Students should take 4 credits worth of elective course work.
Below is a list of some examples of electives courses:
Drug Discovery and Development (DDD) Focus
BCMP301qc Translational Pharmacology: The Science of Therapeutic development: Spring 2020—JANUARY TERM bootcamp format This intensive course, held during the first two weeks of January (nine days), covers principles of pharmacology and their translation into new drug development. Students participate in project groups composed of graduate students, medical students, and post-graduate M.D. fellows to propose a drug development strategy from target choice through clinical trials. Most mornings include two hours of lectures and/or panel discussions; most afternoons include (i) case studies presented by Harvard faculty and faculty from the pharmaceutical and biotechnology industries and/or (ii) time to work on the group project. Evaluation is based on written and oral presentations of the group project and on class participation. Enrollment may be limited.
BCMP 230 Principles and Practice of Drug Development: Critical assessment of the major issues and stages of developing a pharmaceutical or biopharmaceutical. Foundations of Pharmacology. Drug regulation, Drug development cases, the structure of biopharma, Financing Drug invention, Incentives for Drug development, Manufacturing and the value chain, and The future of personalized medicine topics are discussed.
Chem 110 The Chemistry and Biology of Therapeutics: This course will cover the chemical and biological principles that govern small molecule therapeutics. We will discuss small molecule conformational analysis, chemical forces that drive small molecule-protein interactions, and small molecule binding to proteins to affect disease states. We will also discuss how protein targets are identified and the frontiers of modern small molecule therapeutics. Protein targets include, but are not limited to kinases, proteases, GTPases, scaffolding proteins, epigenetic modifiers, metabolic enzymes and transcription factors. This course will teach students how to use modern computer modeling applications to perform structure-based design of small molecule ligands.
CB 309qc The Basics of Translation: This year, our biotech/drug development course will focus on how a novel therapeutic modality has grown from a scientific curiosity to a promising and indeed proven therapeutic approach. Antisense nucleotides (ASOs) define along with small molecule drugs and biologicals (antibodies) a new therapeutic modality. The efficacy of this modality, the cell biology and chemistry of ASOs as new drug, will be discussed in the context of an ASO that has been shown to be efficacious in addressing two devastating diseases: Spinal Muscular Dystrophy (SMA) and Amyotrophic Lateral Sclerosis (ALS). We will also address the critical issue of clinical trials, including their design, the criteria of success and, using as a paradigm an antibody that in spite of early promise has yet to fulfill the criteria necessary to address Alzheimer’s , a disease that unlike SMA where patient numbers are relatively small, it affects hundreds of thousands if not millions of patients worldwide.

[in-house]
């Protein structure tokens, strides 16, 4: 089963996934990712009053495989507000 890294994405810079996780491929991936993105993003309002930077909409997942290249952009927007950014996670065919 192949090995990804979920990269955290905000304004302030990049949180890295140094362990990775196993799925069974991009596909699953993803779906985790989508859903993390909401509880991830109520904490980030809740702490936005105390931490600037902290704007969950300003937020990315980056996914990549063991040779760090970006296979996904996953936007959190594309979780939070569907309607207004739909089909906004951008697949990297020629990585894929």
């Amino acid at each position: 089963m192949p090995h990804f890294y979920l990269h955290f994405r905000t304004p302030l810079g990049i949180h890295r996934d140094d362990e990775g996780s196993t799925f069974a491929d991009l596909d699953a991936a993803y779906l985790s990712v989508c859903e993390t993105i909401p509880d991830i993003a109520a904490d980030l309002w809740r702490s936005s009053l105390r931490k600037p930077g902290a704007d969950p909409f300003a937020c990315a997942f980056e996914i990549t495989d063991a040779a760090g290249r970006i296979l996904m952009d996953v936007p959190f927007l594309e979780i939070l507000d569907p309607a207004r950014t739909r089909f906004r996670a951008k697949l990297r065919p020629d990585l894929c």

BCMP 236 Modern Drug Discovery: From Principles to Patients: This course will familiarize students with central concepts in drug action and therapeutics: specifically we will cover concepts surrounding Pharmacokinetics (PK) and the intersection of PK and medicinal chemistry in both lectures and cases based discussions. These concepts are central to modern drug development and evaluation. In the course we will cover drug-target interactions, Pharmacokinetics and Pharmacodynamics. This course will have a focus on modern approaches to therapeutic development for small molecules, protein based therapeutics, nucleic acid based drugs and antibacterial compounds as well new frontiers in therapeutic discovery.
SCRB 197: Frontiers in Therapeutic: How realistic are promises to “eliminate” diseases and to “personalize” medicine? This course looks at biological principles underlying therapeutics, ranging from those described first in Egyptian papyri to those under development today (using chemicals, proteins, cells, and genetic manipulations) and based on traditional philosophies and on science.
Team-based exploration of the scientific basis for developing new drugs. First portion of term covers fundamentals of target identification, drug discovery, pharmacokinetics, pharmacodynamics, regulatory policy, and intellectual property. Industry experts and academic entrepreneurs then present case studies of specific drugs, drug classes, and therapeutic targets. In a term-long project, student teams develop novel therapeutics to solve major unmet medical needs, with a trajectory to a "start-up" company. Culminates with team presentations to a panel of industry and scientific leaders.
Business and Commercialization Focus
SysBio 204 Synthetic Biology: From Ideation to Commercialization: This course provides an introduction to synthetic biology, with an emphasis on medical applications. Topics will include (1) design principles of cells, organisms, and complex proteins, industry case studies, and analysis of the synthetic-biological literature; and (2) commercialization of biotechnology and synthetic biology, including conceptualization of commercializable research, financing mechanisms, intellectual property strategies, licensing, publicity, virtual companies, and the progression through pre-clinical and clinical research and development. Specific topics include design of bacterial and mammalian genetic circuits, CAR-T cells, whole genome recoding, artificial protein design, and gene therapy.